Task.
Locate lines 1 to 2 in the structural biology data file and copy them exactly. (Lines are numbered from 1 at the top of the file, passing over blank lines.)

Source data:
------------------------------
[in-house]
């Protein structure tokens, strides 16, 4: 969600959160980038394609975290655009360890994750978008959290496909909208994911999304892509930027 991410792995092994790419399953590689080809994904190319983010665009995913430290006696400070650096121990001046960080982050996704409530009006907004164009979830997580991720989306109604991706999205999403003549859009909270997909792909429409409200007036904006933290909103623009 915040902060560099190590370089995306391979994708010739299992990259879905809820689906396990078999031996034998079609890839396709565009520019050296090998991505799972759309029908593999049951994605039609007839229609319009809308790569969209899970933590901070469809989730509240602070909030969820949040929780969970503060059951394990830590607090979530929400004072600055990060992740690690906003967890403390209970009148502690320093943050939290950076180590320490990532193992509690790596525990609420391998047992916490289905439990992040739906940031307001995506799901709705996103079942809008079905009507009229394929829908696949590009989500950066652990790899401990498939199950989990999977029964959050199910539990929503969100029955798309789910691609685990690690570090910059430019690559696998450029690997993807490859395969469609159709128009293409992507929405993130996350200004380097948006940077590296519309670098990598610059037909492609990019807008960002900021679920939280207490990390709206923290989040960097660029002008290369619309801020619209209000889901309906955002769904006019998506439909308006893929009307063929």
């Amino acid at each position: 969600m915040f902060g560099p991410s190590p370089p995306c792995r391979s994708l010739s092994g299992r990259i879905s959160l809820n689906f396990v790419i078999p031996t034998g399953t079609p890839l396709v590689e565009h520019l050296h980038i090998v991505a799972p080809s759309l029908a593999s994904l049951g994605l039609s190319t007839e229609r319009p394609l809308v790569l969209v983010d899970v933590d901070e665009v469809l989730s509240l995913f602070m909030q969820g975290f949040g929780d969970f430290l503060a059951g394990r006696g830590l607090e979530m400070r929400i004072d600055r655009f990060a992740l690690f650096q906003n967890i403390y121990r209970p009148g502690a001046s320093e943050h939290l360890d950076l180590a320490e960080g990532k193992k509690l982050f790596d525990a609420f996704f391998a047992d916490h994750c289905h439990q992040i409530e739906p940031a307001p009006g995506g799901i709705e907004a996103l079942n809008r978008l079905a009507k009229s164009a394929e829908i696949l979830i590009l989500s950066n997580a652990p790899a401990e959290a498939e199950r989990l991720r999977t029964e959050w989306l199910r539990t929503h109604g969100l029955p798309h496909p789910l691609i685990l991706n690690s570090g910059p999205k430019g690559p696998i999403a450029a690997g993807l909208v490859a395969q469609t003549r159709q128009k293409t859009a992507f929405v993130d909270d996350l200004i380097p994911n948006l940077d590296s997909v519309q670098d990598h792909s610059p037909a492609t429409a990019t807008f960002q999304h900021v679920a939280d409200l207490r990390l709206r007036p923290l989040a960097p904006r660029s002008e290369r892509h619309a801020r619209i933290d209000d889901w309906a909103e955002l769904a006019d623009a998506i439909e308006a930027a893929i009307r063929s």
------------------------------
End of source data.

[in-house]
């Protein structure tokens, strides 16, 4: 969600959160980038394609975290655009360890994750978008959290496909909208994911999304892509930027 991410792995092994790419399953590689080809994904190319983010665009995913430290006696400070650096121990001046960080982050996704409530009006907004164009979830997580991720989306109604991706999205999403003549859009909270997909792909429409409200007036904006933290909103623009 915040902060560099190590370089995306391979994708010739299992990259879905809820689906396990078999031996034998079609890839396709565009520019050296090998991505799972759309029908593999049951994605039609007839229609319009809308790569969209899970933590901070469809989730509240602070909030969820949040929780969970503060059951394990830590607090979530929400004072600055990060992740690690906003967890403390209970009148502690320093943050939290950076180590320490990532193992509690790596525990609420391998047992916490289905439990992040739906940031307001995506799901709705996103079942809008079905009507009229394929829908696949590009989500950066652990790899401990498939199950989990999977029964959050199910539990929503969100029955798309789910691609685990690690570090910059430019690559696998450029690997993807490859395969469609159709128009293409992507929405993130996350200004380097948006940077590296519309670098990598610059037909492609990019807008960002900021679920939280207490990390709206923290989040960097660029002008290369619309801020619209209000889901309906955002769904006019998506439909308006893929009307063929």